It was great to meet up with Allan & Sheila Johnston. I mean just think; imagine an appeal for past employees to get in touch hits the airwaves and within a few minutes two lovely people phone you up to tell you that they worked together in the 50s & 60s, met there and then got married! All adding to the perception that the ever developing story of the Tew Group does seem to have the depth & complexity you hoped for.
Allan & Sheila are a lovely couple. Retired of course but have stories in plenty and told with richness and fondness for the employer all those years ago. Listening to them now, it’s hard to believe we work for the same organisation and in some ways there are familiar names & musings but theirs were a different time, full of cheeky apprentices in the bucket load; tea trays and bosses called “Mr” Fred and “Mr” Harold, surnames omitted. A switchboard with 2 foot of elasticated cables and a four digit phone number Sheila still remembers as if she was speaking into the Bakelite mouthpiece today.
Sheila (nee Arnold) started at TEW in 1956 and met Allan there, who had started as an apprentice electrician in 1953. Sheila worked in the original Bertram Street office and in fact, is a Meadows Lass where WH Tew & Co started the business way back in 1914.
Allan has a whole host of stories, particularly remembering his time as one of the apprentice lads working alongside some of the older electricians.
He says “Old Fred Valentine was a bit of a character. He was as deaf as you like and I remember doing some electrical work in a lift in the George Hotel or somewhere & shouting to him on top of the lift to let down some conduit I was fitting. Of course he couldn’t hear me but when I mumbled something about him being “ a deaf old sod” , he suddenly exclaimed “ I heard that lad” and I was in trouble when we were back outside.”
“There were many stories like this” he adds. “Lenny Lang used to wash cars in the yard but had a habit of disappearing to the Norfolk Hotel up the road on Crocus Street. If Mr Fred (Tew) appeared someone had to run up to fetch him!”
Sheila agrees.”I worked in the office on the switchboard. There was Miss Loach who effectively ran the place on behalf of Mr Fred & Mr Harold (Tew). Fred had a large Humber Hawke black car and always was a real gentleman.” We are left wondering if Mr Harold was as well?“I even remember an earthquake in the Meadows which shook the tea pots all over the place” she adds.
Sheila & Allan were working at Tews when they started courting “after Allan asked me out to the pictures” and were both there when they got married over 50 years ago.
Allan is still in touch with some old colleagues from those days but admits that many are probably not around anymore. Allan & Sheila do remember a number of names and have listed them out to help in our current research into people from the past.
Speaking to them, it’s hard not to dream up a scene from post war Britain. It was over 60 years ago, let’s be honest. Their account fondly adds colour to the sepia pictures they have kindly lent us to add to our gallery on our centenary website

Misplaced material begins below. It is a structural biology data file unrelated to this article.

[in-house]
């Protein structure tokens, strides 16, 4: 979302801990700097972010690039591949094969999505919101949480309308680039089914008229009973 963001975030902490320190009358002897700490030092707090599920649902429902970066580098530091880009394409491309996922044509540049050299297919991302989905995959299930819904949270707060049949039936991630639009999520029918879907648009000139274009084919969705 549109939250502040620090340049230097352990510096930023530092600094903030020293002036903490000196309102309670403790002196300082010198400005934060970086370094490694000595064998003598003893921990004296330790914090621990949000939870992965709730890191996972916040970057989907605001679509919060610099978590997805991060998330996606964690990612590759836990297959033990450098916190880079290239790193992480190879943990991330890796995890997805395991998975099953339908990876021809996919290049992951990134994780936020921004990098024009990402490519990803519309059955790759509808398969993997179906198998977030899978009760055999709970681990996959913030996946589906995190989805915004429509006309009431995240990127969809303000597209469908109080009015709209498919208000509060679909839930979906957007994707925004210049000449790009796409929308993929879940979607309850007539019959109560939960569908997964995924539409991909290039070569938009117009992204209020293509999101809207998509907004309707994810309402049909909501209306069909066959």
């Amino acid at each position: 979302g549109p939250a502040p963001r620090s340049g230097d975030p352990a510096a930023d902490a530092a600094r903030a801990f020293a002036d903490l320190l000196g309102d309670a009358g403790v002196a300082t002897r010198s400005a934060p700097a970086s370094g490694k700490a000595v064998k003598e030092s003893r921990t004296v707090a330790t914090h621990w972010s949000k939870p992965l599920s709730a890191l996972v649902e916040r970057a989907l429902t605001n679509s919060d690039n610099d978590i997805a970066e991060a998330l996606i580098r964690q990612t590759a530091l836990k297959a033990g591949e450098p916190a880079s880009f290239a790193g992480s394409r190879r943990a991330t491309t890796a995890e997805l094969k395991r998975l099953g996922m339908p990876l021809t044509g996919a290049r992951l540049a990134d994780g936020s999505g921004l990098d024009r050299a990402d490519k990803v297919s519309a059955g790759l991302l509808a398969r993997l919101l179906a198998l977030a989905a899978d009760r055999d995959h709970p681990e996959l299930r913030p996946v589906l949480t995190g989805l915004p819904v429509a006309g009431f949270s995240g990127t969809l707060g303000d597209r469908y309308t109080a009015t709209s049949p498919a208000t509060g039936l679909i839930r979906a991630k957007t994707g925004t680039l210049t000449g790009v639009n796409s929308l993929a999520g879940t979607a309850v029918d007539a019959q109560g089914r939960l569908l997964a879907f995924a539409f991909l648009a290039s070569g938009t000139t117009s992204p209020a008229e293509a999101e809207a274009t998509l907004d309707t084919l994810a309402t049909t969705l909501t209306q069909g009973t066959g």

1953 had seen a Queen crowned but even now rationing was still in force in some commodities. This year would see the removal of restrictions on sweets, eggs, cream and sugar: the meat ration would creep up from 1s 8d (8p) a week to 1s 9d (9p). White bread would reappear: during rationing, the National Loaf had been brown
Against this, Sheila & Allan met, went to the pictures and after an appropriate time of course, they married. They both left Tews in the 60s to do other things. Sheila only left as she says there was a distinct lack of females at the company and she wanted to work with other girls like herself. Quite so, we agree and we add another frustratingly emergent story to the list.
They both agree however, that WH Tew was “the bee’s knees” of businesses at the time. Allan say that they were held in high esteem and went on to produce a goldplated list of people who he remembers worked there at during his time. He talks about Arthur Walker, one of the older guys who fought the Japanese in the Burma campaign and became one of the many prisoners of war form that terrible time. His quiet recollection was that Arthur never spoke about the war except the once where he chastised a young lad for complaining about his tea; due in fact that until you’ve tasted tea made from “rusty cups & polluted water “, you wouldn’t have much to moan about.
Sadly we won’t be hearing from Arthur. Perhaps we may be fortunate to hear from his family and that would be a delightful experience I’m sure. What is certain is that all our stories will find their way into a very special memories book that we look forward to sharing with our new friends.
Do you know any of the following people from Sheila and Allan’s memories of TEW? Get in touch!
Fred Valentine (Valo)
Joe (Tim) McCoy
Eric Bladon was making labels, in the office was George Clarke, George Gooderham
In the stores – Albert Folley
Labourer –Lenny Lang, Lorry Driver – Jack Lang
Office – Miss Dorothy Loach (Mrs Kerry), Sheila Arnold,
Derek Spencer – Estimator (and to be future owner), John Hart – Estimator
17 February 2014 by Jenny Jones